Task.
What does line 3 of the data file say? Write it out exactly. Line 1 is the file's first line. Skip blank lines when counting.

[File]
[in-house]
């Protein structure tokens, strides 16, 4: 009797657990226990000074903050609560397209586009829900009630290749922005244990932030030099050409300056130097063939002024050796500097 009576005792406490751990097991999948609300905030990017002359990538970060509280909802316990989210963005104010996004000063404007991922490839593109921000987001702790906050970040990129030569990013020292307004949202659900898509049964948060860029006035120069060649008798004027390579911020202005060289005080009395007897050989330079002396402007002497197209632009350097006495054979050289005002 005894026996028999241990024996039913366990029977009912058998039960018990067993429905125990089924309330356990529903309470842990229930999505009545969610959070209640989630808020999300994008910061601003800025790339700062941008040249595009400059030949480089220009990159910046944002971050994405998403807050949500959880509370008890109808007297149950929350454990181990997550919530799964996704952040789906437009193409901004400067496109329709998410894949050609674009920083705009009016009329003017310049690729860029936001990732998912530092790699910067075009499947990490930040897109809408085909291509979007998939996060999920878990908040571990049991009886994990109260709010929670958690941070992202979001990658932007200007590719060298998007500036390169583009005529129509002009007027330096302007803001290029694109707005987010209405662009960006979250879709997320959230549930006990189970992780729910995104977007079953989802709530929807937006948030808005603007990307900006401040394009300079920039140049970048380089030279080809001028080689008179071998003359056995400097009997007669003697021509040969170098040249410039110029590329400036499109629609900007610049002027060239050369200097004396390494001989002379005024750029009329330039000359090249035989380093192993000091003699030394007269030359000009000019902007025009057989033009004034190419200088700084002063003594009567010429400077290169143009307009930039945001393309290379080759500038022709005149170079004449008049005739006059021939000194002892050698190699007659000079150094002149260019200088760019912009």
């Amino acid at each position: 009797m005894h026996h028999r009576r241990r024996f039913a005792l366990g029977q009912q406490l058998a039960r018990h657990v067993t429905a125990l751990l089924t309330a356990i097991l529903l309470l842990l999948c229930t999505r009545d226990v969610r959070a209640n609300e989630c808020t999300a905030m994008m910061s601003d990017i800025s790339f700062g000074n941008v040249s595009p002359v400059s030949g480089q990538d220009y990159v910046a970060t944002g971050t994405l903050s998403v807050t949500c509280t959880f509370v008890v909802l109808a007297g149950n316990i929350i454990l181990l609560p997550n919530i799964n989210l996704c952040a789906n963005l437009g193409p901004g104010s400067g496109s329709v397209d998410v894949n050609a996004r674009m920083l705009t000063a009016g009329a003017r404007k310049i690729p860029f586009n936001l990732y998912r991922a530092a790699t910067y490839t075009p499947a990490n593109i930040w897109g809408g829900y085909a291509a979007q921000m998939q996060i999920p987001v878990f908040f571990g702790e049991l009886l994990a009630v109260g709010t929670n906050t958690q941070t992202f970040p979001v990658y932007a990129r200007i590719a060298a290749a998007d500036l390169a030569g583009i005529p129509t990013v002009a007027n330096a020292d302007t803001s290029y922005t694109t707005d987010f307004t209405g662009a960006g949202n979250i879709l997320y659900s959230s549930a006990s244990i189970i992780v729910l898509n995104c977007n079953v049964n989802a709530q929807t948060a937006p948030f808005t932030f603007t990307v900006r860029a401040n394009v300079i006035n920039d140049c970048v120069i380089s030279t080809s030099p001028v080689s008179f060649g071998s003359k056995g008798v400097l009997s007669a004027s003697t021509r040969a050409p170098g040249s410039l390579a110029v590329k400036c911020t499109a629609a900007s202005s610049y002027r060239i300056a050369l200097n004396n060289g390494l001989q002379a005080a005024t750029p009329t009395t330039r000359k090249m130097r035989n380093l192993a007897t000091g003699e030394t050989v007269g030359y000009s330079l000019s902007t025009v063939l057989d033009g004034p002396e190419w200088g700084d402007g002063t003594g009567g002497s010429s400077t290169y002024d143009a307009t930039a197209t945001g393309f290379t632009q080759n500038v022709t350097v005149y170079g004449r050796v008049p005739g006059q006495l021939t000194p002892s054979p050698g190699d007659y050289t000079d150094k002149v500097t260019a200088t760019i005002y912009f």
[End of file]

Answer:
């Amino acid at each position: 009797m005894h026996h028999r009576r241990r024996f039913a005792l366990g029977q009912q406490l058998a039960r018990h657990v067993t429905a125990l751990l089924t309330a356990i097991l529903l309470l842990l999948c229930t999505r009545d226990v969610r959070a209640n609300e989630c808020t999300a905030m994008m910061s601003d990017i800025s790339f700062g000074n941008v040249s595009p002359v400059s030949g480089q990538d220009y990159v910046a970060t944002g971050t994405l903050s998403v807050t949500c509280t959880f509370v008890v909802l109808a007297g149950n316990i929350i454990l181990l609560p997550n919530i799964n989210l996704c952040a789906n963005l437009g193409p901004g104010s400067g496109s329709v397209d998410v894949n050609a996004r674009m920083l705009t000063a009016g009329a003017r404007k310049i690729p860029f586009n936001l990732y998912r991922a530092a790699t910067y490839t075009p499947a990490n593109i930040w897109g809408g829900y085909a291509a979007q921000m998939q996060i999920p987001v878990f908040f571990g702790e049991l009886l994990a009630v109260g709010t929670n906050t958690q941070t992202f970040p979001v990658y932007a990129r200007i590719a060298a290749a998007d500036l390169a030569g583009i005529p129509t990013v002009a007027n330096a020292d302007t803001s290029y922005t694109t707005d987010f307004t209405g662009a960006g949202n979250i879709l997320y659900s959230s549930a006990s244990i189970i992780v729910l898509n995104c977007n079953v049964n989802a709530q929807t948060a937006p948030f808005t932030f603007t990307v900006r860029a401040n394009v300079i006035n920039d140049c970048v120069i380089s030279t080809s030099p001028v080689s008179f060649g071998s003359k056995g008798v400097l009997s007669a004027s003697t021509r040969a050409p170098g040249s410039l390579a110029v590329k400036c911020t499109a629609a900007s202005s610049y002027r060239i300056a050369l200097n004396n060289g390494l001989q002379a005080a005024t750029p009329t009395t330039r000359k090249m130097r035989n380093l192993a007897t000091g003699e030394t050989v007269g030359y000009s330079l000019s902007t025009v063939l057989d033009g004034p002396e190419w200088g700084d402007g002063t003594g009567g002497s010429s400077t290169y002024d143009a307009t930039a197209t945001g393309f290379t632009q080759n500038v022709t350097v005149y170079g004449r050796v008049p005739g006059q006495l021939t000194p002892s054979p050698g190699d007659y050289t000079d150094k002149v500097t260019a200088t760019i005002y912009f």